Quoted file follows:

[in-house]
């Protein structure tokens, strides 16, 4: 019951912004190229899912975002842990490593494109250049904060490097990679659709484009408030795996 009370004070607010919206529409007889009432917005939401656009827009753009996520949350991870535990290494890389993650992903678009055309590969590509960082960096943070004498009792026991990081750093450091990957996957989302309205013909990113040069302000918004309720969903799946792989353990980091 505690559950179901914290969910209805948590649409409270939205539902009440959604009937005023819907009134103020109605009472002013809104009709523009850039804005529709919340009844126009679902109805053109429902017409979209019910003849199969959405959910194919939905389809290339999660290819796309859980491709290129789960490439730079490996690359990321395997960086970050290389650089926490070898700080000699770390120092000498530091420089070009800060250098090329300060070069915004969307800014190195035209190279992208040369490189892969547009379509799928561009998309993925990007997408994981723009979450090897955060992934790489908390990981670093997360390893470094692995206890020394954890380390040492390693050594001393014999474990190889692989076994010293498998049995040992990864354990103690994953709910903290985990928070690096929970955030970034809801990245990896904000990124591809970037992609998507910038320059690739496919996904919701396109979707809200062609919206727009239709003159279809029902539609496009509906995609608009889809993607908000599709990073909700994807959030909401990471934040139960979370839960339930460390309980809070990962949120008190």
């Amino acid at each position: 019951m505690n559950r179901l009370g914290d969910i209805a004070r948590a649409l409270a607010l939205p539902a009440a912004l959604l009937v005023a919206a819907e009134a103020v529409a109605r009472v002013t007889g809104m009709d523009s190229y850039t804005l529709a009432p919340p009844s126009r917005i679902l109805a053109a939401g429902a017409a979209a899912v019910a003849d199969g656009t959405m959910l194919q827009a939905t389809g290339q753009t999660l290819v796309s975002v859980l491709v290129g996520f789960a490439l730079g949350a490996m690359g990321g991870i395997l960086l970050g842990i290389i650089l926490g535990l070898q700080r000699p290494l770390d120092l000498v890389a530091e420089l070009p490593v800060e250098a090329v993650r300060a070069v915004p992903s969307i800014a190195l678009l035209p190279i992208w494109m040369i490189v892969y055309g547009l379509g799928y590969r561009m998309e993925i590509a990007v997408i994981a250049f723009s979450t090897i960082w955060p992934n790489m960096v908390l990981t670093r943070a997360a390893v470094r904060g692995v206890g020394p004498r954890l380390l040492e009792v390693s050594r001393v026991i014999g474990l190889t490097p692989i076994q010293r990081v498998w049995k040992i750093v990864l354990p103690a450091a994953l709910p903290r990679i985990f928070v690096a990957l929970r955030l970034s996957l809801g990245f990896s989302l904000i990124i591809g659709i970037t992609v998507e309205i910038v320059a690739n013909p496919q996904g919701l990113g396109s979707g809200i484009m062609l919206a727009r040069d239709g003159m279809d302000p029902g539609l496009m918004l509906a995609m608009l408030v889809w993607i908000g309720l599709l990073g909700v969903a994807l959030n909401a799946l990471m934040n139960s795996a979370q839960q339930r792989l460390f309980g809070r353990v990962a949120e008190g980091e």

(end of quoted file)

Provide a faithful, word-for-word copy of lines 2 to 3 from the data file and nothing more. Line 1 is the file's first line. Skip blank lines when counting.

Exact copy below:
């Protein structure tokens, strides 16, 4: 019951912004190229899912975002842990490593494109250049904060490097990679659709484009408030795996 009370004070607010919206529409007889009432917005939401656009827009753009996520949350991870535990290494890389993650992903678009055309590969590509960082960096943070004498009792026991990081750093450091990957996957989302309205013909990113040069302000918004309720969903799946792989353990980091 505690559950179901914290969910209805948590649409409270939205539902009440959604009937005023819907009134103020109605009472002013809104009709523009850039804005529709919340009844126009679902109805053109429902017409979209019910003849199969959405959910194919939905389809290339999660290819796309859980491709290129789960490439730079490996690359990321395997960086970050290389650089926490070898700080000699770390120092000498530091420089070009800060250098090329300060070069915004969307800014190195035209190279992208040369490189892969547009379509799928561009998309993925990007997408994981723009979450090897955060992934790489908390990981670093997360390893470094692995206890020394954890380390040492390693050594001393014999474990190889692989076994010293498998049995040992990864354990103690994953709910903290985990928070690096929970955030970034809801990245990896904000990124591809970037992609998507910038320059690739496919996904919701396109979707809200062609919206727009239709003159279809029902539609496009509906995609608009889809993607908000599709990073909700994807959030909401990471934040139960979370839960339930460390309980809070990962949120008190």
């Amino acid at each position: 019951m505690n559950r179901l009370g914290d969910i209805a004070r948590a649409l409270a607010l939205p539902a009440a912004l959604l009937v005023a919206a819907e009134a103020v529409a109605r009472v002013t007889g809104m009709d523009s190229y850039t804005l529709a009432p919340p009844s126009r917005i679902l109805a053109a939401g429902a017409a979209a899912v019910a003849d199969g656009t959405m959910l194919q827009a939905t389809g290339q753009t999660l290819v796309s975002v859980l491709v290129g996520f789960a490439l730079g949350a490996m690359g990321g991870i395997l960086l970050g842990i290389i650089l926490g535990l070898q700080r000699p290494l770390d120092l000498v890389a530091e420089l070009p490593v800060e250098a090329v993650r300060a070069v915004p992903s969307i800014a190195l678009l035209p190279i992208w494109m040369i490189v892969y055309g547009l379509g799928y590969r561009m998309e993925i590509a990007v997408i994981a250049f723009s979450t090897i960082w955060p992934n790489m960096v908390l990981t670093r943070a997360a390893v470094r904060g692995v206890g020394p004498r954890l380390l040492e009792v390693s050594r001393v026991i014999g474990l190889t490097p692989i076994q010293r990081v498998w049995k040992i750093v990864l354990p103690a450091a994953l709910p903290r990679i985990f928070v690096a990957l929970r955030l970034s996957l809801g990245f990896s989302l904000i990124i591809g659709i970037t992609v998507e309205i910038v320059a690739n013909p496919q996904g919701l990113g396109s979707g809200i484009m062609l919206a727009r040069d239709g003159m279809d302000p029902g539609l496009m918004l509906a995609m608009l408030v889809w993607i908000g309720l599709l990073g909700v969903a994807l959030n909401a799946l990471m934040n139960s795996a979370q839960q339930r792989l460390f309980g809070r353990v990962a949120e008190g980091e």